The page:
Still, there’s one thing that Villopoto definitely has going for him in the RC/RV comparisons, and that’s the fact that Villopoto thrives on pressure.
Ricky Carmichael relished the thought of racing at the Motocross des Nations, and the pressure of finishing off a perfect season – three times – is something that can’t be explained in words. You either get it, or you don’t.
But look at Ryan Villopoto’s career, and you see that even when he wasn’t successful, he was doing his best to be. In the Lites East in 2008, he had come back in a short series from a first-round DNF to control his own destiny at the finale. All he had to do was win, and he was the champion. However, Trey Canard had other plans, and after Villopoto passed him for the lead, Canard attempted a pass on the inside, and when the two collided, it sent Villopoto into the finish-line scaffolding. Canard was champ, but Villopoto did what he needed to do that day, it just didn’t work out for him through little fault of his own.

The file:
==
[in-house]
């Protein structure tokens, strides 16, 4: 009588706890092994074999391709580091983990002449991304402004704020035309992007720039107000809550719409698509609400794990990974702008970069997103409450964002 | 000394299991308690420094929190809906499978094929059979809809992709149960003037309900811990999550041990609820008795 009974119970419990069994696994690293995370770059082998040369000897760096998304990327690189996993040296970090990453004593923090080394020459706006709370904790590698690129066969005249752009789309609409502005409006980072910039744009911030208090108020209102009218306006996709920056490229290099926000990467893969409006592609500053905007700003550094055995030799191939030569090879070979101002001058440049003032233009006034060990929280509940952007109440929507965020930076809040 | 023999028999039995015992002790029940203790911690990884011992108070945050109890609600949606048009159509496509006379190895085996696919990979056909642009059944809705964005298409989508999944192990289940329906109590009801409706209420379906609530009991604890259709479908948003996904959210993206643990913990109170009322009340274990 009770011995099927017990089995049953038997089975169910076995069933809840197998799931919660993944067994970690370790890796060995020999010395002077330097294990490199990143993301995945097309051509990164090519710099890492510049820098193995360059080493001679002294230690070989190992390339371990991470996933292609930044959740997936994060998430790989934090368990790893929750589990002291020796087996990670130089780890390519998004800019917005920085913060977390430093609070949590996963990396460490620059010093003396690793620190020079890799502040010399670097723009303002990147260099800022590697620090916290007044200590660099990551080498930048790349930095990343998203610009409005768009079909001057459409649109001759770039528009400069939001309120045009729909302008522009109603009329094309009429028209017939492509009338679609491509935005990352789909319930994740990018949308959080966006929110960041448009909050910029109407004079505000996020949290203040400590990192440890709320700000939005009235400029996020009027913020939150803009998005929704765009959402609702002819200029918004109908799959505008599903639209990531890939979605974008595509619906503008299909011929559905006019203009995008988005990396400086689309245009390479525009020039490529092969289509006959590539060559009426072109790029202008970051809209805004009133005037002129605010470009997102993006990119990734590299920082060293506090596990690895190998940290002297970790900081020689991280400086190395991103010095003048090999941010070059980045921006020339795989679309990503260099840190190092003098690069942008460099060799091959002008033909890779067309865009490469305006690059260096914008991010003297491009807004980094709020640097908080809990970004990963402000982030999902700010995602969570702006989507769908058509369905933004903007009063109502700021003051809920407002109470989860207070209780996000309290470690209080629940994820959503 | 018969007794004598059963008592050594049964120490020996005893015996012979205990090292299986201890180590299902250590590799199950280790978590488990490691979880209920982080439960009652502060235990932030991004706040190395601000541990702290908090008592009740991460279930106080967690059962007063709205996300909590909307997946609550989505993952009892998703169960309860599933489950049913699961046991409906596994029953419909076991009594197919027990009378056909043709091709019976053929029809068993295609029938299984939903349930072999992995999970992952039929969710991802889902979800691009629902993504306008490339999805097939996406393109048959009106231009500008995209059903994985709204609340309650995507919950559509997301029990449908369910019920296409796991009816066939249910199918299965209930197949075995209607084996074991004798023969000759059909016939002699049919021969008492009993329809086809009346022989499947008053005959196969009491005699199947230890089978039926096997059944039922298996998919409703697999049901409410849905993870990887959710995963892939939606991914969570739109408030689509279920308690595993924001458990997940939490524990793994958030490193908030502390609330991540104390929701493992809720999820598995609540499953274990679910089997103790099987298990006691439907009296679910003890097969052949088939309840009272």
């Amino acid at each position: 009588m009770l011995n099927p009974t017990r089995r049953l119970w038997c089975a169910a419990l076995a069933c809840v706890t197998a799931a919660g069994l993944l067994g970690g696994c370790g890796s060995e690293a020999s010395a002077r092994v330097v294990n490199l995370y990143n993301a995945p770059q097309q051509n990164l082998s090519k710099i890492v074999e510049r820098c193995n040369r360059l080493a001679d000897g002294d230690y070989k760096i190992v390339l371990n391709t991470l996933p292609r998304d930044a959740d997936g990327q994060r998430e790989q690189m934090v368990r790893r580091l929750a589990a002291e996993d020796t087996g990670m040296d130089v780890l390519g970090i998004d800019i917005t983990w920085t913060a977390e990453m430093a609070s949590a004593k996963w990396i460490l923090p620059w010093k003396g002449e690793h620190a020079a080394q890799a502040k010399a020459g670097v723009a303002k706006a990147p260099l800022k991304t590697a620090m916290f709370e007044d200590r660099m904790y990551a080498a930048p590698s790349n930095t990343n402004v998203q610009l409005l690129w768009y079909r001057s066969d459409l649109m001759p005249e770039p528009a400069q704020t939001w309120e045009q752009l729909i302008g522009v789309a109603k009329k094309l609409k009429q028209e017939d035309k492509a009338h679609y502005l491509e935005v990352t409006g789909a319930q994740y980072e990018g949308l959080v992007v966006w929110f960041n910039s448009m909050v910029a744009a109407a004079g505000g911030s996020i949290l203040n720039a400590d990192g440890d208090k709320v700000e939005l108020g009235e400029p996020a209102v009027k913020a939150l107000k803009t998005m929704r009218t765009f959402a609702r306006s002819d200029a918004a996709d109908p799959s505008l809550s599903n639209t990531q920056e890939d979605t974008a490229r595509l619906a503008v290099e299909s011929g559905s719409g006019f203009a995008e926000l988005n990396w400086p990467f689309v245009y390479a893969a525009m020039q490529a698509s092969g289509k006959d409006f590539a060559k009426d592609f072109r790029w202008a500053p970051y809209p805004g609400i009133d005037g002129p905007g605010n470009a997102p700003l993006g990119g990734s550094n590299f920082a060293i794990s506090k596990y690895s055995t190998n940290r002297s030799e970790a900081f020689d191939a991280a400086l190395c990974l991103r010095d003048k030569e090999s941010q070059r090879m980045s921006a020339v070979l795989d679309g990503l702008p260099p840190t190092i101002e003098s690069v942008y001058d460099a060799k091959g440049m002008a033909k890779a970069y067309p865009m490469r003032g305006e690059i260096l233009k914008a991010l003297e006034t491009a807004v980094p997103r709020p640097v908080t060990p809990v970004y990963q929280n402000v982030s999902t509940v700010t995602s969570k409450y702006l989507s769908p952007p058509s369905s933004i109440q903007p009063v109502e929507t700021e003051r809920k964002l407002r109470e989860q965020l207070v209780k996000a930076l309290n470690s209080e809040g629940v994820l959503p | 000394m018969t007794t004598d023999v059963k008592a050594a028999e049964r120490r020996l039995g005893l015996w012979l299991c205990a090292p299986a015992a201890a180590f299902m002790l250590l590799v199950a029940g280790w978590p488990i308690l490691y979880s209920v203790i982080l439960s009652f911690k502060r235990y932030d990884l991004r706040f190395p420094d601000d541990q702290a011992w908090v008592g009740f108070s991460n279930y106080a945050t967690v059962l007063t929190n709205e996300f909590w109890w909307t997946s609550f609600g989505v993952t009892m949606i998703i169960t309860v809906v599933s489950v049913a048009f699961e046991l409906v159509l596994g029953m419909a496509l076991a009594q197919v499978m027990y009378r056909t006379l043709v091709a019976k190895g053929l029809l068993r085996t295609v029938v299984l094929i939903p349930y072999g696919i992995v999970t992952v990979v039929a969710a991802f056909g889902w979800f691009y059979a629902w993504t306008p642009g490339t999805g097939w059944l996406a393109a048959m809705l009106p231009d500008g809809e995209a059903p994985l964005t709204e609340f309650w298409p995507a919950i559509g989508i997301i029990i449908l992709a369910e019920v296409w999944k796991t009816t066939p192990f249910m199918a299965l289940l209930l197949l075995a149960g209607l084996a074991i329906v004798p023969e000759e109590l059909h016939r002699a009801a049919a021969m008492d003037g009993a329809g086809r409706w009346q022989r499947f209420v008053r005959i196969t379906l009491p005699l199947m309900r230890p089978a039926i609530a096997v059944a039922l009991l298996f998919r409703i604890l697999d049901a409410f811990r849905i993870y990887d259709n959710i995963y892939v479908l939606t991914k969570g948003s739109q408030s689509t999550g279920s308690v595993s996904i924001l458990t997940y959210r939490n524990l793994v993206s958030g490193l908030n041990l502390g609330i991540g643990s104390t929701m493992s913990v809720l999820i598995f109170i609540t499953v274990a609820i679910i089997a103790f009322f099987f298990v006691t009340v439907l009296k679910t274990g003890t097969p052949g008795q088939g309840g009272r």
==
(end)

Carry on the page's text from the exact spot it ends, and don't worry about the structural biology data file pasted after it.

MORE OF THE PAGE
Then, there was the Motocross des Nations at Budds Creek, where he absolutely dominated the field – on his KX250F. As a matter of fact, in his three appearances in the MXdN, he has never failed to win his class, nor has his team failed to win the event.
Knowing all of this, it’s pretty easy to understand that sitting 23 points behind Rockstar/Makita Suzuki’s Ryan Dungey going into Daytona is almost just an inconvenience in Ryan Villopoto’s head. And it’s motivation.
Villopoto’s ride was dominant at Daytona, but not just because he won the race. Dungey matched Villopoto’s pace, but Villopoto wasn’t going to be denied. It was a dominant performance purely from the point that Villopoto was going to win, period. He got two holeshots to start the main event (after the red flag), and he led all 21 laps (including the red-flagged one). Barring more mistakes like the one in Atlanta, Villopoto may become a runaway train, and it’s up to Ryan Dungey to stop him.